Annual General Meeting 2017 – LONDON

Captain Hornblower famously fought the French. A further creation of 20th century Londoner and novelist C S Forester, was Charlie Allnutt in ‘The African Queen’ – Humphrey Bogart in the film version, along with Katherine Hepburn – and Allnutt fought the Germans in Africa. So what are a bunch of foreigners doing, coming to celebrate two very British heroes in Greenwich on 2 September this year?

The Chairman of the C S Forester Society is Ludwig Heuse from Frankfurt. The society webmaster is Belgian; the Treasurer, married to a retired Royal Navy officer and living in France. Add to these an energetic sister-society in Sweden, visitors from New York, the Netherlands, Norway, Canada and Denmark, and you have a truly international British success.

AGM attendants 2017

Editor of the C S Forester Society Lawrie Brewer says ‘What would Hornblower have thought of us, gathering round the table in what was the Greenwich Royal Naval College, two centuries after he fought the Napoleonic wars? What would Charlie and Rose make of our readings of their amours and adventures on Lake Tanganyika? I think they would have celebrated the peace we enjoy now, and the fun we have in celebrating the essence of English heroism and international values’.

It is nearly 20 years since the C S Forester Society was founded at an Italian restaurant in Oxford. Since then members have met each year – in France, in Stockholm, on board HMS Belfast in the Pool of London, and of course in Portsmouth. 10 years ago a group of enthusiasts discovered a novel the author had lost before moving to the USA to work for the British Council during WW2 – ‘The Pursued’, successfully published in Britain (and a BBC Afternoon Play) and the Commonwealth, in German (it was made into a play for German radio also), in Spanish and in Greek.

This September the Society gathered in Westminster Abbey where the appropriately named Canon Ball had prepared a special service in the Lady Chapel where Hornblower was inaugurated Knight of the Bath. Then, onto the Old Admiralty Boardroom (now housed very-politically-correctly in the Department for International Development) where the signal from the roof weather-vane is still in place to inform Officers of which way the wind blows. Dinner, at The Gun in Docklands – built in celebration of the overseas trade Hornblower protected in 1810, and now offering our annual recreation of the Castle Pie first enjoyed on HMS Hotspur. The subway/DLR to Greenwich, and the next day literary talks about the African Queen, the Romance of Steam Boats presented by Rev Mark Rudall, Ronald Meister’s talk on Lieutenant Bush and Dirk Scholten reflecting on the epithet ‘literary’ in terms of Forester’s work. At short notice Patrick Humphries came and talked about the biography he is writing of the Dulwich College 20th century contributors to the world of books  – Raymond Chandler, P G Wodehouse, A E W Mason and of course CSF.  A guided tour to the National Maritime Museum – ah, Christopher Wren, Ingo Jones, Admiral Lord Nelson himself would have smiled at the harmony we achieved. On the sunlit Sunday we took a clipper up-river past Poplar, past the East India Dock and warehouses now converted into a gleaming modern London, and to Westminster pier: that was Nelson’s last journey, too. With Hornblower’s help of course.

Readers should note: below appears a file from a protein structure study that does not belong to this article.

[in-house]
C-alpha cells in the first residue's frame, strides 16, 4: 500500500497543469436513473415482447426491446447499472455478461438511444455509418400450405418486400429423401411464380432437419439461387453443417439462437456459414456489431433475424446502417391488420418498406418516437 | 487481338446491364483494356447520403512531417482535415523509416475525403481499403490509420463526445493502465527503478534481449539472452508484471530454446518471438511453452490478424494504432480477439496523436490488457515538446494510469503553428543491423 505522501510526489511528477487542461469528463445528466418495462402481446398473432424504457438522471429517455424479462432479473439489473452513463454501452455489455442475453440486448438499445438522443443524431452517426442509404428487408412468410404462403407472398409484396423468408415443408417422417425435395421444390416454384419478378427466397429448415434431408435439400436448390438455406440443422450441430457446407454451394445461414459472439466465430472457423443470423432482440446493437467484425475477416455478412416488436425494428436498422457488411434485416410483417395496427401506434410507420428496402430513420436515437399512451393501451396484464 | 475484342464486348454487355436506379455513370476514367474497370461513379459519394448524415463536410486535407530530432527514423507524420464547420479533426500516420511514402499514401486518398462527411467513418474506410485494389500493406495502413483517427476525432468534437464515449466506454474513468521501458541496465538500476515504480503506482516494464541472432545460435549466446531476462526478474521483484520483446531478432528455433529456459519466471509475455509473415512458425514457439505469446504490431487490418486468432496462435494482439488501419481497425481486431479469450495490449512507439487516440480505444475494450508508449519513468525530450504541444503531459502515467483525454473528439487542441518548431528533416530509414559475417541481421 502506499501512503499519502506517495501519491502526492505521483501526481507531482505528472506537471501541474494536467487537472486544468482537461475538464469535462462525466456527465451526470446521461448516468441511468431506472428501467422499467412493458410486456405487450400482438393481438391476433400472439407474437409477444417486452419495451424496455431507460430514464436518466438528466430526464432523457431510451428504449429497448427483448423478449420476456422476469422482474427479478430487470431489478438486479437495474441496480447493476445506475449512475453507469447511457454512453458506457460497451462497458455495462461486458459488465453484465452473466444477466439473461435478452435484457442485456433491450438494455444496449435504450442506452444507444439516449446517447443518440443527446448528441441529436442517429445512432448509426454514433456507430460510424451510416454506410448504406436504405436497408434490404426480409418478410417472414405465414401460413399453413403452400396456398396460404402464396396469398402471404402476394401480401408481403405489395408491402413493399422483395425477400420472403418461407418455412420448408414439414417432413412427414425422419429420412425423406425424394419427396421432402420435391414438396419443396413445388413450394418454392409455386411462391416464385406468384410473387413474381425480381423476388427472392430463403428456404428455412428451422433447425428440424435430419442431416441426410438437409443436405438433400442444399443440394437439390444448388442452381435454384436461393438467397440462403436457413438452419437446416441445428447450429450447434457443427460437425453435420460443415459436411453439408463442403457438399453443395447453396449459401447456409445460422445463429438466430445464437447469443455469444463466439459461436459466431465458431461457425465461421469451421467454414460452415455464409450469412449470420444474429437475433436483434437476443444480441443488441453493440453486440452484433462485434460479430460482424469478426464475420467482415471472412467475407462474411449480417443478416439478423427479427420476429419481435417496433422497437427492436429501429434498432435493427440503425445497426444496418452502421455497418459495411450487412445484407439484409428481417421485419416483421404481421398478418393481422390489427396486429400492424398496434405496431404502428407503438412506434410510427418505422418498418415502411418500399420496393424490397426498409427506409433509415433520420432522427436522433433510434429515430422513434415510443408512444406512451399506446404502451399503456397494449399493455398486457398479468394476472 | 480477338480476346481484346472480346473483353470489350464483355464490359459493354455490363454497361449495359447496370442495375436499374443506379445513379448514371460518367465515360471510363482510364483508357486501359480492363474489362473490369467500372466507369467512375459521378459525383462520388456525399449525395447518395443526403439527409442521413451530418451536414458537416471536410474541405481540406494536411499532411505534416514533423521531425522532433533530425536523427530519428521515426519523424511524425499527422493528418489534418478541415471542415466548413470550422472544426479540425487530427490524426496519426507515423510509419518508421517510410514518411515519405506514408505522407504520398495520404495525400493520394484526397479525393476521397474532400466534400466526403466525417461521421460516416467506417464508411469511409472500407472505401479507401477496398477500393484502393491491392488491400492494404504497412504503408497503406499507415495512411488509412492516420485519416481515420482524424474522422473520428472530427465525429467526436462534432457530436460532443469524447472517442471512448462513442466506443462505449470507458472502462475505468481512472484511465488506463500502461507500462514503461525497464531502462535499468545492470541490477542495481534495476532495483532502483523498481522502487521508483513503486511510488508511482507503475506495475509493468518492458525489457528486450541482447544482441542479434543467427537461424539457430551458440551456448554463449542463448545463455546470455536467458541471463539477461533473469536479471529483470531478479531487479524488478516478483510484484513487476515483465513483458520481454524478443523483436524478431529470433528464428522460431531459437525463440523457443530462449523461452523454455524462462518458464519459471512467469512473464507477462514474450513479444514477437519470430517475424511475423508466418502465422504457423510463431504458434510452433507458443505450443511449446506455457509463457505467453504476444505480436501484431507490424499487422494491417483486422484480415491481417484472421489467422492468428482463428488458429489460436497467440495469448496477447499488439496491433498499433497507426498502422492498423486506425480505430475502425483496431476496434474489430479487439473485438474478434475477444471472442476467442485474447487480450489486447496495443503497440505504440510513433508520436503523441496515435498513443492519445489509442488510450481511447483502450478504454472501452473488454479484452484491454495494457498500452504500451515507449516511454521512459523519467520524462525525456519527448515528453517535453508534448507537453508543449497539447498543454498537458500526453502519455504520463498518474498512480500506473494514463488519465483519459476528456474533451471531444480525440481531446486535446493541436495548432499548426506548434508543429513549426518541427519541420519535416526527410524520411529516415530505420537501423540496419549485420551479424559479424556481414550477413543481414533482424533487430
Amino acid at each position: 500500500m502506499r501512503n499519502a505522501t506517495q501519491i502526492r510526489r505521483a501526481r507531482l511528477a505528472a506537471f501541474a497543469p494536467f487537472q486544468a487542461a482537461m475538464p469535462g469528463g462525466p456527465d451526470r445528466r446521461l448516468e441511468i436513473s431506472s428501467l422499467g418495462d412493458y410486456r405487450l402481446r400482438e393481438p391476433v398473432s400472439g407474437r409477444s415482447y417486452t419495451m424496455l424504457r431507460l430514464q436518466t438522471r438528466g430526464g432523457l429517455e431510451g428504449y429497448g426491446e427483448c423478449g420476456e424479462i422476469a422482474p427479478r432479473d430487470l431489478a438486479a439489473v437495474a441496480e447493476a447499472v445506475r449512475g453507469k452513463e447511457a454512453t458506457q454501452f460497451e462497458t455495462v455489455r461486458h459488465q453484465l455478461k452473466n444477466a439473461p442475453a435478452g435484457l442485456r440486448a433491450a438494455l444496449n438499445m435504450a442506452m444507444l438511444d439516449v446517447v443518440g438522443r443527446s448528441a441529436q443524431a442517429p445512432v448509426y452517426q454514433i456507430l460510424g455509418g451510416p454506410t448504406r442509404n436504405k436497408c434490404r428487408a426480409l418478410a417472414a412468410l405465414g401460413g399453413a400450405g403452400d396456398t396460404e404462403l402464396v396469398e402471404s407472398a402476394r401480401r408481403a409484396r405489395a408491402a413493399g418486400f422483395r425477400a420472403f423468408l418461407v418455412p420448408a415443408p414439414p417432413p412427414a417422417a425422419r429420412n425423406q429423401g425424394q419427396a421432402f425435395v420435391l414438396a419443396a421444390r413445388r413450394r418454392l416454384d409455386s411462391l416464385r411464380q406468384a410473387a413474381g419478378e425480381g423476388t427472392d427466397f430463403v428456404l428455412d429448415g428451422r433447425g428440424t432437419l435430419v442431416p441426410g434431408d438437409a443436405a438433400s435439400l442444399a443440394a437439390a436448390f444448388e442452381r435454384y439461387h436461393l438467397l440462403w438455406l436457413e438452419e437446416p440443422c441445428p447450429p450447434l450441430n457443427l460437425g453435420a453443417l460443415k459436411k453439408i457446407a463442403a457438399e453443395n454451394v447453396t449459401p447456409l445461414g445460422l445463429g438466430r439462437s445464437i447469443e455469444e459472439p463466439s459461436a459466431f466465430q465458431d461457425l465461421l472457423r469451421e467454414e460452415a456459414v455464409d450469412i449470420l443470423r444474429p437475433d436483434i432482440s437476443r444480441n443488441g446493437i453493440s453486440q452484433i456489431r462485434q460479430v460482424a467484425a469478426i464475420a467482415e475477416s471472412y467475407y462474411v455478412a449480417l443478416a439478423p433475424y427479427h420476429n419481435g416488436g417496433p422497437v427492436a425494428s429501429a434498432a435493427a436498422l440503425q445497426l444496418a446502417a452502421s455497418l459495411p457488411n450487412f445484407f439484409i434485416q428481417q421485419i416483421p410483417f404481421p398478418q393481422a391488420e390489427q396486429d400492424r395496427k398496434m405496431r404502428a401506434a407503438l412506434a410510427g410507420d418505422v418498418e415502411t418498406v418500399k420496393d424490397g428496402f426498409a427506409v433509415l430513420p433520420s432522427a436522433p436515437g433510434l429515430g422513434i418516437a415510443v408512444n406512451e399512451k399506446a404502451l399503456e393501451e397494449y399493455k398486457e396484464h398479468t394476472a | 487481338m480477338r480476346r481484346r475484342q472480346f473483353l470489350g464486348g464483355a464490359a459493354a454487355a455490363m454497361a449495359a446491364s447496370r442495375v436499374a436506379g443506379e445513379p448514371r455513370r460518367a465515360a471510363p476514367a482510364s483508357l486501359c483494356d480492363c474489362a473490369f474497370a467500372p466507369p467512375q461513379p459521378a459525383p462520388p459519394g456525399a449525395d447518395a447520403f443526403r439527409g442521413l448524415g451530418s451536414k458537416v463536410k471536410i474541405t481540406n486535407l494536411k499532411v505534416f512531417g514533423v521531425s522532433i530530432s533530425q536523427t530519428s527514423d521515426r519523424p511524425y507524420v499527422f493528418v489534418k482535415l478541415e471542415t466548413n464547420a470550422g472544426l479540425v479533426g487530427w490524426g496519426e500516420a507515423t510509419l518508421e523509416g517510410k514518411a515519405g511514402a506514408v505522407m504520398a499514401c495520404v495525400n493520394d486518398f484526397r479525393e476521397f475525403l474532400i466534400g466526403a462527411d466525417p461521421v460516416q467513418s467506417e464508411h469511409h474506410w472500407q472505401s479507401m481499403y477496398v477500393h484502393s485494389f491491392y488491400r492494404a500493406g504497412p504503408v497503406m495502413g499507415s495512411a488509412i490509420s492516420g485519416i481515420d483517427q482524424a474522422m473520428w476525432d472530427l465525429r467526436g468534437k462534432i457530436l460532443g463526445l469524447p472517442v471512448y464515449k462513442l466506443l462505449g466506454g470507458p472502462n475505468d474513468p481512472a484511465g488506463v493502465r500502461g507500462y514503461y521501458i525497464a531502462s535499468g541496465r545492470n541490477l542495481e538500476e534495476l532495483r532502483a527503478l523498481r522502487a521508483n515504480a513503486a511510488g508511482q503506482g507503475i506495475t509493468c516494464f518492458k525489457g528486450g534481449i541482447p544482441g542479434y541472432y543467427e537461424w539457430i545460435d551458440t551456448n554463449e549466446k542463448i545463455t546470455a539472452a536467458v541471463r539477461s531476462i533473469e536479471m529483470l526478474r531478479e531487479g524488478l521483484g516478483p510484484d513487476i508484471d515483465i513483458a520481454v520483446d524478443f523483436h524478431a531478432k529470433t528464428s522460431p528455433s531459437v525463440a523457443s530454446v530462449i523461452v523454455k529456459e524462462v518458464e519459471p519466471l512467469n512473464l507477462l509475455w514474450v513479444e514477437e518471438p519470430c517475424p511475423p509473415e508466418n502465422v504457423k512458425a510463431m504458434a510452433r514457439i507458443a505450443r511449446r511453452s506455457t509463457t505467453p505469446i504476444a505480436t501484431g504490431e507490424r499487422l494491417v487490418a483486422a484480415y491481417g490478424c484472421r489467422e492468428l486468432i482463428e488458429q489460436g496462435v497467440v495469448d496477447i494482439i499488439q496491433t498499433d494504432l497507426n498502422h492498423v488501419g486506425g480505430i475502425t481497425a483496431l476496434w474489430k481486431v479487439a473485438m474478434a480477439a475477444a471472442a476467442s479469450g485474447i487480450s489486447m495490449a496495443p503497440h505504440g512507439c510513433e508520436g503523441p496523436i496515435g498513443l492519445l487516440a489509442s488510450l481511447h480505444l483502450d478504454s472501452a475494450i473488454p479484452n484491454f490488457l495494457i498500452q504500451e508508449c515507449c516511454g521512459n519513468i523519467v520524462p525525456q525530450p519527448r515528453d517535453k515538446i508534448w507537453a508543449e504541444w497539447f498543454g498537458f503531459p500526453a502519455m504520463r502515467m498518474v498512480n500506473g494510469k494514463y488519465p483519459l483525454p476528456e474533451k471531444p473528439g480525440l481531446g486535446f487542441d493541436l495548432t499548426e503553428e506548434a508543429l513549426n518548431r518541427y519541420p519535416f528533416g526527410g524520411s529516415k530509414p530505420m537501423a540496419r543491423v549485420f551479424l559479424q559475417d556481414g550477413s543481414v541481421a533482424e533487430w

In C S Forester’s ‘The Commodore’ Hornblower offers Czar Alexander a toast: “The Navy’ he said, ‘the guardian of the liberties of the world, the unswerving friend”. The same spirit of continuing friendship was proved alive and well in Westminster and Greenwich on 2 September.

Lawrie Brewer

18 September 2017

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